What is the 14th Amendment used by Colorado court to disqualify Trump from 2024 ballot?

Insurrection clause aimed at preventing Civil War confederates from returning to government

A rainbow forms above the Colorado State Capitol in June 2022. Getty Images
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Former US president Donald Trump has been blocked from appearing on the 2024 presidential primary ballot in the mountain state of Colorado.

The Colorado Supreme Court declared him ineligible for the White House under the US Constitution’s insurrection clause of the 14th Amendment.

Here is a look at the amendment and what it means.

Civil War era

Section 3 of the 14th Amendment was designed to keep former Confederates from returning to government after the Civil War.

It bars from office anyone who swore an oath to “support” the Constitution and then “engaged in insurrection or rebellion” against it.

The clause has been used only a handful of times since the decade after the Civil War.

Dozens of lawsuits have been filed nationally to disqualify Mr Trump under Section 3 after he refused to concede defeat in the 2020 election and then worked to overturn the results.

He has been charged in federal court with felonies for allegedly conspiring to overturn the election and for his role in the January 6, 2021, Capitol attack.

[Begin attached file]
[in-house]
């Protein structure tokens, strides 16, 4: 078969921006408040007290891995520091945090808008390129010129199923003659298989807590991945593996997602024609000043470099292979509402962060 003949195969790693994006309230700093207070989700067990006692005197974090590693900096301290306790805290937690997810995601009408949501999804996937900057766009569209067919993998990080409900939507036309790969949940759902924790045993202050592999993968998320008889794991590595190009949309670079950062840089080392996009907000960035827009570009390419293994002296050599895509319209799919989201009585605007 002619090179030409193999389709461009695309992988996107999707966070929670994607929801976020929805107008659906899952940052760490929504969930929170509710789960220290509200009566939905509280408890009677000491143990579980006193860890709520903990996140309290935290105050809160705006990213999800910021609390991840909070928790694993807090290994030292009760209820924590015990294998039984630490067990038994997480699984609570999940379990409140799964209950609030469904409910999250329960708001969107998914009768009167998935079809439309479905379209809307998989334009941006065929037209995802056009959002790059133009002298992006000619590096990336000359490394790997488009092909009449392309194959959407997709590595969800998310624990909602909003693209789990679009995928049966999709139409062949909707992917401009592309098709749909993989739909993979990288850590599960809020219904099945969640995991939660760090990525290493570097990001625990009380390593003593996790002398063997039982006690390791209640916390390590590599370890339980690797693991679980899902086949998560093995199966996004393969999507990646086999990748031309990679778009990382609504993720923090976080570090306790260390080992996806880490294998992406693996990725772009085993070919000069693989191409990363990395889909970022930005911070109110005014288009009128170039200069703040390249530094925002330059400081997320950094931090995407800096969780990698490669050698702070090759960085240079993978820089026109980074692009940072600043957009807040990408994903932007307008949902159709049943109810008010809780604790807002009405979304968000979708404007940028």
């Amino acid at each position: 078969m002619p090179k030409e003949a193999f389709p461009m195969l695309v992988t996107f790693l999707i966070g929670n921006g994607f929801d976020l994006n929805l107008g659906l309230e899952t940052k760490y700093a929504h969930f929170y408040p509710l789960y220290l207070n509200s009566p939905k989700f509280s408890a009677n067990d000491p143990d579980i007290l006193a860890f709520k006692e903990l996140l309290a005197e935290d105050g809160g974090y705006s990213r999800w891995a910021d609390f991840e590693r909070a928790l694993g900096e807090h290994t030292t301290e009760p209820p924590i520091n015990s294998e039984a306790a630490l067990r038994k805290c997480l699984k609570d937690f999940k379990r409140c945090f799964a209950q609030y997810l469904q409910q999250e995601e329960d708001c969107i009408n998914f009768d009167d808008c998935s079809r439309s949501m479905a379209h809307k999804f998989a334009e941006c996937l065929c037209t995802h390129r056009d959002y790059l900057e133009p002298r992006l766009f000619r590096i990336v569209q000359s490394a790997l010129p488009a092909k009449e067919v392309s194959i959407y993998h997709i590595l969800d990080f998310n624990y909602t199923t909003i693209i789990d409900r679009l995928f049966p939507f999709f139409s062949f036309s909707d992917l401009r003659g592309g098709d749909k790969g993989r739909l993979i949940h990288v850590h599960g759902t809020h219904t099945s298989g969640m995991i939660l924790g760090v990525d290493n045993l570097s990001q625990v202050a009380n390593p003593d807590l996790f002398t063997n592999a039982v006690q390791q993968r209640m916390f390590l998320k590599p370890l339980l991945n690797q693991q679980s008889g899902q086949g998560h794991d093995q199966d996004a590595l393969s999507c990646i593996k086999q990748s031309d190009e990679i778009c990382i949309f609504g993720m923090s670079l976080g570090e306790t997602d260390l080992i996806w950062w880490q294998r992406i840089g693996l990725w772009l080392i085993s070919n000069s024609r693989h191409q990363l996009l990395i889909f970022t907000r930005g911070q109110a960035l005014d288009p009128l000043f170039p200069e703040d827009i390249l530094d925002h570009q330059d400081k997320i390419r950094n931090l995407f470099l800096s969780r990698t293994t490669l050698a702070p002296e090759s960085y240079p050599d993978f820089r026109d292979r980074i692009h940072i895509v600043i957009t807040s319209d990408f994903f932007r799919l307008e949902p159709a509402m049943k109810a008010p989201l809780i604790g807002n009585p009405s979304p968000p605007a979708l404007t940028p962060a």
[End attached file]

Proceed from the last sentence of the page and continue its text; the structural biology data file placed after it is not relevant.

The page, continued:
What next?

Mr Trump lost Colorado by 13 percentage points in 2020 and does not need the state to win next year’s presidential election.

But the danger for the former president is that more courts and election officials will follow Colorado’s lead and exclude him from must-win states.

He is certain to appeal the Colorado ruling to the Supreme Court, where a heavily pro-Trump bench is expected to rule in his favour, meaning he could ultimately end up on the ballot no matter where he is challenged under the 14th Amendment.

The Colorado ruling applies only to the state's March 5 Republican primary, but its conclusion would likely also affect Mr Trump’s status for the November 5 general election.

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Updated: December 20, 2023, 7:57 AM